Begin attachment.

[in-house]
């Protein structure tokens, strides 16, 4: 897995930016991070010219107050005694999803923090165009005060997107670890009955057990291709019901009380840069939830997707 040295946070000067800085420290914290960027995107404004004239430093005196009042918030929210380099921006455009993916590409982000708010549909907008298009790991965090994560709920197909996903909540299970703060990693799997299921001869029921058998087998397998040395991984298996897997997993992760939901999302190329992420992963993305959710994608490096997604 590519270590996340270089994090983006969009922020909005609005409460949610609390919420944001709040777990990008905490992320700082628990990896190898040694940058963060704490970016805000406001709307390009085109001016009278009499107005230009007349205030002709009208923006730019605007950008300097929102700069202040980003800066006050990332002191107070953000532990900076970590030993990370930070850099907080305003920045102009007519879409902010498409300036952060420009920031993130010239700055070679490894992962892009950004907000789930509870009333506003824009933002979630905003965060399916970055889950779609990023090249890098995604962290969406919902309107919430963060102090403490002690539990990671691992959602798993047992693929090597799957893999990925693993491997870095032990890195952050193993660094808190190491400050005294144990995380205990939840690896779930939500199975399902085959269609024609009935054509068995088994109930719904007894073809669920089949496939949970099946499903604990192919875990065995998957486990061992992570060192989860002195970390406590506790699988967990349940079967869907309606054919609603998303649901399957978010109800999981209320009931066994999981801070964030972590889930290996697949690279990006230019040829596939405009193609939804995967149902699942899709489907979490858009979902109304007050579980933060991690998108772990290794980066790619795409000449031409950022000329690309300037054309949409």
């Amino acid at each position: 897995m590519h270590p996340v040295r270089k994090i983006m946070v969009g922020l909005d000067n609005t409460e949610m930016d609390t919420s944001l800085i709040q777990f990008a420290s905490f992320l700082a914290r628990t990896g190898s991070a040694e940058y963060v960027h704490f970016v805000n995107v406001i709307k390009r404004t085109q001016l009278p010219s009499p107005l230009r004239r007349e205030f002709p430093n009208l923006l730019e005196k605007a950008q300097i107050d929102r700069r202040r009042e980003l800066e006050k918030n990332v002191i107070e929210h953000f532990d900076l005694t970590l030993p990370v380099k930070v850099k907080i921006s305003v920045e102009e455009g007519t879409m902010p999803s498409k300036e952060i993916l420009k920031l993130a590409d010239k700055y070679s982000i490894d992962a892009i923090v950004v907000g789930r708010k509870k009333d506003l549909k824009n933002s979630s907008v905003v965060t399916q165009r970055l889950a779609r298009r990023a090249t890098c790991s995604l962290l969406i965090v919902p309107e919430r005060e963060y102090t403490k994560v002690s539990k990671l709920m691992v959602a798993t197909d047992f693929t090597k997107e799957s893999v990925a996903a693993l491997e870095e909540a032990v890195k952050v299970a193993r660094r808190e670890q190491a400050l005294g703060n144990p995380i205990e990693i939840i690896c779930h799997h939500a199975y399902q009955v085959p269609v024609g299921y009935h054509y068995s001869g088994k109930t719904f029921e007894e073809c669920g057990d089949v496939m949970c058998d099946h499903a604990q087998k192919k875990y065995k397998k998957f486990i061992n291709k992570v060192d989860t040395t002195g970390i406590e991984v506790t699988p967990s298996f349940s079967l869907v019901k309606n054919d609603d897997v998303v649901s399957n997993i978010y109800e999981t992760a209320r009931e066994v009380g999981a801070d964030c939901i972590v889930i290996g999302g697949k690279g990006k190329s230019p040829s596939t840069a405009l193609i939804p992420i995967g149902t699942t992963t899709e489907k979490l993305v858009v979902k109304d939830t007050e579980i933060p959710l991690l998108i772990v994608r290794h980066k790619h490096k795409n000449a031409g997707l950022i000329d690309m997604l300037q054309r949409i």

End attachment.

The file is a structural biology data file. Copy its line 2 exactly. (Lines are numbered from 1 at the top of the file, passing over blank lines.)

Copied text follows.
């Protein structure tokens, strides 16, 4: 897995930016991070010219107050005694999803923090165009005060997107670890009955057990291709019901009380840069939830997707 040295946070000067800085420290914290960027995107404004004239430093005196009042918030929210380099921006455009993916590409982000708010549909907008298009790991965090994560709920197909996903909540299970703060990693799997299921001869029921058998087998397998040395991984298996897997997993992760939901999302190329992420992963993305959710994608490096997604 590519270590996340270089994090983006969009922020909005609005409460949610609390919420944001709040777990990008905490992320700082628990990896190898040694940058963060704490970016805000406001709307390009085109001016009278009499107005230009007349205030002709009208923006730019605007950008300097929102700069202040980003800066006050990332002191107070953000532990900076970590030993990370930070850099907080305003920045102009007519879409902010498409300036952060420009920031993130010239700055070679490894992962892009950004907000789930509870009333506003824009933002979630905003965060399916970055889950779609990023090249890098995604962290969406919902309107919430963060102090403490002690539990990671691992959602798993047992693929090597799957893999990925693993491997870095032990890195952050193993660094808190190491400050005294144990995380205990939840690896779930939500199975399902085959269609024609009935054509068995088994109930719904007894073809669920089949496939949970099946499903604990192919875990065995998957486990061992992570060192989860002195970390406590506790699988967990349940079967869907309606054919609603998303649901399957978010109800999981209320009931066994999981801070964030972590889930290996697949690279990006230019040829596939405009193609939804995967149902699942899709489907979490858009979902109304007050579980933060991690998108772990290794980066790619795409000449031409950022000329690309300037054309949409």